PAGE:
Mid-C19 town house.
MATERIALS: red brick laid in Flemish bond with stucco dressings and a slate roof covering.
PLAN: the building faces west onto the High Street and has a rectangular front range with a short rear cross-wing to the south and a long narrow single-storey range to the north.
To the south-east of the house, the detached two-storey former stable block and billiards room is excluded from the listing, having been extensively altered.
EXTERIOR: Holm View is in a Georgian classical style with rendered rusticated quoins and a dentilled modillion eaves cornice. It has two storeys and an attic in four bays under a pitched roof with gable-end chimney stacks with moulded and dentilled oversailing stone cornices. The attic is lit by two dormers with glazed sides under open pediments supported by consoles. A four-panelled, double-leaf door is set to the right of the elevation within a semicircular arch opening, the edge enriched with egg-and-dart. The original door furniture survives, including the decorative brass ring handles and letterboxes and the cast iron doorbell plate. The door is set within a handsome doorcase with unfluted Corinthian columns on high plinths supporting a dentilled pediment. To the left are three two-over-two pane horned sashes, all within rendered surrounds with hoods on consoles. There are four similar sash windows above.
The rear three-storey cross-wing is lit by a two-storey canted bay window with two-over-two pane sashes with dentilled cornices. A semicircular arch doorway to the right has double-leaf panelled doors with glazed upper panels. To the right again, the rear elevation of the main range is lit on the ground and first floors by sash windows with margin lights, and there are two smaller sashes above. The projecting single-storey range, seen on the 1886 OS map, is rendered and has new windows and a door.
INTERIOR: only the hall, staircase and one other room were available for inspection. The entrance hall has a cast iron Art Nouveau fireplace and an elaborate modillion cornice enriched with waterleaf and bead-and-reel mouldings. A panelled archway with a plasterwork swag leads to the elegant dogleg staircase. This has a panelled spandrel, an open string with carved tread ends, and two stick balusters per tread supporting a scrolled handrail. The hall and first-floor landing have elaborate tessellated floors in blues and browns, edged in guilloche and a wide band of scrolled foliage. On the landing is a wide fitted sideboard with panelled doors and consoles. On the ground floor, the rear (east) room has a moulded cornice and wide frieze with a delicate foliate design. It also retains a round ceiling rose with acanthus leaf decoration and panelled window shutters.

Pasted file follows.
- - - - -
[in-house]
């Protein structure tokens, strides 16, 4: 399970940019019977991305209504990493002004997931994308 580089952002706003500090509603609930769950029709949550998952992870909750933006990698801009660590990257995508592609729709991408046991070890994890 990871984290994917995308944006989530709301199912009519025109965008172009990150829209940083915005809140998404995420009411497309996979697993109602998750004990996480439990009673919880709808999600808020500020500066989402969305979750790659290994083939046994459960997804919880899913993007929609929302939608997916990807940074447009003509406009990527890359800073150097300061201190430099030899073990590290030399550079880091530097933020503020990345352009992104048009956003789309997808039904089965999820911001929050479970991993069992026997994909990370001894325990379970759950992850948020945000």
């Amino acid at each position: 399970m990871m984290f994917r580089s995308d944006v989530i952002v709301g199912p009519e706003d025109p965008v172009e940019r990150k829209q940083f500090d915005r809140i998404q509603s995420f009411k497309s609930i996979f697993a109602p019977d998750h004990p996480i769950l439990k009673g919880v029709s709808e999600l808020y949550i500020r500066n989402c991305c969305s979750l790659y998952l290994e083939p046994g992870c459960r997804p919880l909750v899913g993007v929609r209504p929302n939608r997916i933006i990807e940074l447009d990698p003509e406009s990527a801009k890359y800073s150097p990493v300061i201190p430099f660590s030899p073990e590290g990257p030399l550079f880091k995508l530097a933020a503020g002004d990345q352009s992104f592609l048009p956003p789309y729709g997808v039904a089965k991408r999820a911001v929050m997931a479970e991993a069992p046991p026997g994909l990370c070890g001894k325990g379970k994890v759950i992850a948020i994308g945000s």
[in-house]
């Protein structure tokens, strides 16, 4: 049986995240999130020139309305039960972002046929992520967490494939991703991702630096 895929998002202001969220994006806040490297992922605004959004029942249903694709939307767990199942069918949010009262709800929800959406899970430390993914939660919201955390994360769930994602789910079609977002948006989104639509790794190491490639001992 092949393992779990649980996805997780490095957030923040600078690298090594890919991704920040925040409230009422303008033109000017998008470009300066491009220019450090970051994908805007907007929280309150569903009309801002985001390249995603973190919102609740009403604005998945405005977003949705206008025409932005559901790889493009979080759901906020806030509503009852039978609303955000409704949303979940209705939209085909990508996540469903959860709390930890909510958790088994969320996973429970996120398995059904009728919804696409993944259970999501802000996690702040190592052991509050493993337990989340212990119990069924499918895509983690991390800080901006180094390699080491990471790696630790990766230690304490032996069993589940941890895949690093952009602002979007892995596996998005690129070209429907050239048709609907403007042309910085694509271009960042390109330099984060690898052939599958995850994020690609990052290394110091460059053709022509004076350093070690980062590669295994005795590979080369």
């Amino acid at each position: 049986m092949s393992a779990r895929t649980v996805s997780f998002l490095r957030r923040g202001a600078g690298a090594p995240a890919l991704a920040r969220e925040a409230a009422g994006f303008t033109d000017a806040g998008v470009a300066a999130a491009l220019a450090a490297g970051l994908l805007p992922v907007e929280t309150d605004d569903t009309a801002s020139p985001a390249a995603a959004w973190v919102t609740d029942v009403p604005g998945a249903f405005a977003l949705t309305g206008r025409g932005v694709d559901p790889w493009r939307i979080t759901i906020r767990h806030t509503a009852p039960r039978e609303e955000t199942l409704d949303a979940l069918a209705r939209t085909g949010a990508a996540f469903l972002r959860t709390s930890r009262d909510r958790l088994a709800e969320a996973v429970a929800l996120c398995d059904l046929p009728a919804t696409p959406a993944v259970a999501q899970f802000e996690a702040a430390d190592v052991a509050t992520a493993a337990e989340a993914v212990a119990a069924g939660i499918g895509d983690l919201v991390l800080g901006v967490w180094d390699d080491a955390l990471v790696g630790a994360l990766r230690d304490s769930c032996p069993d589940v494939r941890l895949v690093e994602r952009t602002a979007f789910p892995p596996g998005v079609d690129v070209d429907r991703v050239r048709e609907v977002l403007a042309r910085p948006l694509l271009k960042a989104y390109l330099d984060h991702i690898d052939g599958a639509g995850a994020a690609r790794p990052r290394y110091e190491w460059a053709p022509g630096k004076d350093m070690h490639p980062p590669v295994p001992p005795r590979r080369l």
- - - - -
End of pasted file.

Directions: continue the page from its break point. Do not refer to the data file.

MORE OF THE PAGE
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- Legacy System number:
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Books and journals
Bettley, J, Pevsner, N, The Buildings of England: Suffolk: East, (2015)
Butcher, David, Medieval Lowestoft: The Origins and Growth of a Suffolk Coastal Community, (2016)
Butcher, David, Lowestoft, 1550-1750: Development and Change in a Suffolk Coastal Town, (2008)
This building is listed under the Planning (Listed Buildings and Conservation Areas) Act 1990 as amended for its special architectural or historic interest.
The listed building is shown coloured blue on the attached map. Pursuant to s1 (5A) of the Planning (Listed Buildings and Conservation Areas) Act 1990 (‘the Act’) structures attached to or within the curtilage of the listed building but not coloured blue on the map, are not to be treated as part of the listed building for the purposes of the Act. However, any works to these structures which have the potential to affect the character of the listed building as a building of special architectural or historic interest may still require Listed Building Consent (LBC) and this is a matter for the Local Planning Authority (LPA) to determine.
End of official listing